African Americans in the United States faced discrimination, segregation, and stereotyping, especially in the Southern and Midwestern United States for decades after the American Civil War. “In the 1960s, Americans who knew only the potential of 'equal protection of the laws' expected the president, the Congress, and the courts to fulfill the promise of the 14th Amendment. The inequality prevalent in the time period before the Civil Rights movement gained strength in the U.S., anthropologist Carol B. Stack produced her ethnography entitled All Our Kin. Stack’s research was collected as she immersed herself in the culture of an impoverished community in the vicinity of Chicago, the identity and whereabouts of which is unknown and thus referred to as “Jackson Harbor”
The United States of America (USA), commonly referred to as the United States (US), America, or simply the States, is a federal republic consisting of 50 states, 16 territories, and a federal district. The 48 contiguous states and the federal district of Washington, D.C., are in central North America between Canada and Mexico. The state of Alaska is the northwestern part of North America and the state of Hawaii is an archipelago in the mid-Pacific. The country also has five populated and nine unpopulated territories in the Pacific and the Caribbean. The largest of these territories are Puerto Rico and the American Virgin Islands which are an official part of the United States. At 3.79 million square miles (9.83 million km2) in total and with around 316 million people, the United States is the fourth-largest country by total area and third largest by population. It is one of the world's most ethnically diverse and multicultural nations, the product of large-scale immigration from many countries. The geography and climate of the United States is also extremely diverse, and it is home to a wide variety of wildlife.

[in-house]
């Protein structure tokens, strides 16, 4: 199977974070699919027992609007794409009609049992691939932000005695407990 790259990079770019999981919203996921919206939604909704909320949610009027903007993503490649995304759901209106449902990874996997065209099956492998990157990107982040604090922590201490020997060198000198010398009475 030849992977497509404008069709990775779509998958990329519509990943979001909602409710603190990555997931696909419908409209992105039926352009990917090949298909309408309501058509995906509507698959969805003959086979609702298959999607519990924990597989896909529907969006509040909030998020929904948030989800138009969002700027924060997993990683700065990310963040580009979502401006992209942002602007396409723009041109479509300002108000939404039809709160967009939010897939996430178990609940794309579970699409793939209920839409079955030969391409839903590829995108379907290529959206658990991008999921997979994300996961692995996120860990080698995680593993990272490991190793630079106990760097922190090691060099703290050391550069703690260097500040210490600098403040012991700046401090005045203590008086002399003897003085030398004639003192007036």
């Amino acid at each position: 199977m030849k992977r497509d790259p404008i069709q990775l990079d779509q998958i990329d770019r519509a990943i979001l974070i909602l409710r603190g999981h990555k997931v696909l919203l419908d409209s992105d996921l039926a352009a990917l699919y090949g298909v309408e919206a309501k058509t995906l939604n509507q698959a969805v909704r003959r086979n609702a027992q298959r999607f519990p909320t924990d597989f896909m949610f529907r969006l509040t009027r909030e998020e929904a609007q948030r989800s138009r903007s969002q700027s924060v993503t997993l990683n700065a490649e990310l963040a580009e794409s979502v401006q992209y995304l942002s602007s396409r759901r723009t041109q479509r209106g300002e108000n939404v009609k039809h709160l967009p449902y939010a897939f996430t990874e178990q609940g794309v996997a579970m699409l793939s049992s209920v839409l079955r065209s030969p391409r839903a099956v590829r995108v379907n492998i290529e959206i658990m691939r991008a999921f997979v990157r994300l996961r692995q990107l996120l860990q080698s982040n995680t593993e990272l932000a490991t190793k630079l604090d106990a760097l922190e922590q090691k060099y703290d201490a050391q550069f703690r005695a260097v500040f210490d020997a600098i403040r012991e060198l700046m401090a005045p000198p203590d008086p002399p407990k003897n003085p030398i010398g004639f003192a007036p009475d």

Paleo-indians migrated from Asia to what is now the U.S. mainland around 15,000 years ago, with European colonization beginning in the 16th century. The United States emerged from 13 British colonies located along the Atlantic seaboard. Disputes between Great Britain and these colonies led to the American Revolution. On July 4, 1776, delegates from the 13 colonies unanimously issued the Declaration of Independence. The ensuing war ended in 1783 with the recognition of independence of the United States from the Kingdom of Great Britain, and was the first successful war of independence against a European colonial empire. The current Constitution was adopted on September 17, 1787. The first 10 amendments, collectively named the Bill of Rights, were ratified in 1791 and guarantee many fundamental civil rights and freedoms.